I would not recommend this to beginners at all, since Hemalaya provides little form
instruction and includes a number of solidly intermediate poses (e.g. shoulderstand,
pigeon, crow). I would think anyone at or above a high intermediate level would
only find this useful for light and/or short on time days. I consider myself a
low intermediate in yoga; I have almost three years of experience but still need
to improve my strength and flexibility. I found this video appropriately challenging
for me, although I would have liked some better modifications for some of the more
Class: A young woman, Tamara, and a young man, Nikko (spelling?), accompany Hemalaya.
Tamara provides the "beginner" variations. As others have pointed out, she doesn't
always provide modifications per se; since she is clearly flexible, she'll go almost
all out but then just kind of hang out in the pose, making it look like she's slacking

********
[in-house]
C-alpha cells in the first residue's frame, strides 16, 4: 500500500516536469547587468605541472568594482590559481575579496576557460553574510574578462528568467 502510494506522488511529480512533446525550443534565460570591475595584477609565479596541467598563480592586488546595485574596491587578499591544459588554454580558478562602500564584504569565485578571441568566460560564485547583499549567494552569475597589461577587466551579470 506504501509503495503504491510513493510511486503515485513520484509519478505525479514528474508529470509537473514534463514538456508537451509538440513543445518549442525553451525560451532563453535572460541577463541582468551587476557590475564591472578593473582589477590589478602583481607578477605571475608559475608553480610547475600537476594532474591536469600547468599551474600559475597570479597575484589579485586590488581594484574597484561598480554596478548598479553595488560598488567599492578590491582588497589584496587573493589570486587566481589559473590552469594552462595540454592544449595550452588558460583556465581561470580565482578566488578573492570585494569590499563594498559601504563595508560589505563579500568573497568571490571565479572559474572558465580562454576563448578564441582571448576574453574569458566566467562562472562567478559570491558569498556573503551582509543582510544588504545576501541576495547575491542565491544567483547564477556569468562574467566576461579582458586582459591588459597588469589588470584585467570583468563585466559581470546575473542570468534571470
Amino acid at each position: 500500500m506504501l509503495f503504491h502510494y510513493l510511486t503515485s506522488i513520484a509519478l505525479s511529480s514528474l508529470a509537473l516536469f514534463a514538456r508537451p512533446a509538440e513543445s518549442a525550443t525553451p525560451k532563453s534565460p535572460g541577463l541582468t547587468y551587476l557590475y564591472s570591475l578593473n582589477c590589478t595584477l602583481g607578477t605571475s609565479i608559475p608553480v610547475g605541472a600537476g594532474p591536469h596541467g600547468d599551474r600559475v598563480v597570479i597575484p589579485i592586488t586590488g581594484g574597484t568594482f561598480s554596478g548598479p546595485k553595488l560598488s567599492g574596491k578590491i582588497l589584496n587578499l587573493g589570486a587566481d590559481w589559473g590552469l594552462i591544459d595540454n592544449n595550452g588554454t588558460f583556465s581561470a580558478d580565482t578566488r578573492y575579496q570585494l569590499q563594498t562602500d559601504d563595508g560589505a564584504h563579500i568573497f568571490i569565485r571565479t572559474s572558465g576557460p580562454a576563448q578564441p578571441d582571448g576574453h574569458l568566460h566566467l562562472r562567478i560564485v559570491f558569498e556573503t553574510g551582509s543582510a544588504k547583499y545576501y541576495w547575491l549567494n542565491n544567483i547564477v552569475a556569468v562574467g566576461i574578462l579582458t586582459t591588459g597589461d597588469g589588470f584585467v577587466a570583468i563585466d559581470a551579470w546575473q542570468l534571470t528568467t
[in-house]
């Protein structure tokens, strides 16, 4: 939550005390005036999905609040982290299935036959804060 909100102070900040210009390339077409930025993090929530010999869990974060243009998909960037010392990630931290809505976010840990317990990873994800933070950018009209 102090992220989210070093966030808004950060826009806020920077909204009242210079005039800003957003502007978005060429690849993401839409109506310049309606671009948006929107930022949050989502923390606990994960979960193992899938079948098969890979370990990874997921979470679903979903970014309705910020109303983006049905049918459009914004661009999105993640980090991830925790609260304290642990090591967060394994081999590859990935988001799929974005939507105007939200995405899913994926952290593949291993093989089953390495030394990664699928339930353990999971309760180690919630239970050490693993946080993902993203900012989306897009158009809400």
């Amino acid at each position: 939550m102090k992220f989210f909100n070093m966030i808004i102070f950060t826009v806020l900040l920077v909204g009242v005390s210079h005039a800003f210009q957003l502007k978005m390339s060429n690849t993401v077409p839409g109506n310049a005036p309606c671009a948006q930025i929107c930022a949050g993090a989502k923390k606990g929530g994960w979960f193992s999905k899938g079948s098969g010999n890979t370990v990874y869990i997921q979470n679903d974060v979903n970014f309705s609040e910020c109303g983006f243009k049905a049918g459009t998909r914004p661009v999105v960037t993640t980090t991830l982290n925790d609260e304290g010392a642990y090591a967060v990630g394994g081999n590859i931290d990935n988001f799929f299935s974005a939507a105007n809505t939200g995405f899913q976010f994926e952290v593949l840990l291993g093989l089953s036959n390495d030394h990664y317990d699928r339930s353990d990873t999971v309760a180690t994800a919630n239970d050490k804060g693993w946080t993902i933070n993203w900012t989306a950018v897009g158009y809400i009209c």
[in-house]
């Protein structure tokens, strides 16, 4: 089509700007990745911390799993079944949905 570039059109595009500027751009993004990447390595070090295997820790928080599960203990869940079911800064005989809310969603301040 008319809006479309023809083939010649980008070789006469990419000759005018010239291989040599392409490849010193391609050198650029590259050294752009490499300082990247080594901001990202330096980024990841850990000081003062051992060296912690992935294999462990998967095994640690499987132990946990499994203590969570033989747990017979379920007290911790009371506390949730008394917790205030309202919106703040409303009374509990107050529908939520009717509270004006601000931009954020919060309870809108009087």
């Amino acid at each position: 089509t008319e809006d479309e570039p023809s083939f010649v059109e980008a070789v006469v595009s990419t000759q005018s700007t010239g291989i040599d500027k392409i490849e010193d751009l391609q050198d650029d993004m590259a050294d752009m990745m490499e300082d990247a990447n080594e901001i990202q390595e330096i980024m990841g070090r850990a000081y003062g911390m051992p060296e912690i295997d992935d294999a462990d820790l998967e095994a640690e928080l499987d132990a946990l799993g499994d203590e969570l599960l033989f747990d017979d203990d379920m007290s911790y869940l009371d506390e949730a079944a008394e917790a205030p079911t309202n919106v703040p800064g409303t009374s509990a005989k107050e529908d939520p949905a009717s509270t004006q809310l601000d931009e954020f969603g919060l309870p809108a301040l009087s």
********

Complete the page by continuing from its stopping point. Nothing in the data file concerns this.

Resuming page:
off rather than modifying. Hemalaya (wearing pants rather than the short shorts
of Yoga for Urban Living) performs the poses at an intermediate level, and Nikko
shows more advanced variations. Hemalaya instructs via voiceover.
Music / Set / Other Production Notes: The sitar-based atmospheric music is appropriate
for the workout. It tends to stick with the same tone for the same types of movements
unlike in Yoga for Urban Living and changes between segments, although it's a bit
repetitive. It looks like the exercisers are outdoors on lawn, but that's Astroturf
with a greenscreen behind onto which an image of the sky is projected. The sound
and picture are very good.
Equipment: You?ll need a sticky mat (or equivalent). All participants are barefoot.
Comments: You'll need enough space to move around on your mat.
While the title and back cover aim for the 16- to 35-year-old segment of the population,
there doesn't seem to be anything in the routine proper that would prevent an "old
body" from doing the moves and getting the same benefits from them. All three participants
are young (the other woman has a belly ring and pigtails to emphasize this youth),
and Hemalaya does tailor her mention of stressors and focus on appearance ("It's
all about the abs, isn't it?") towards her generation, but other than that the whole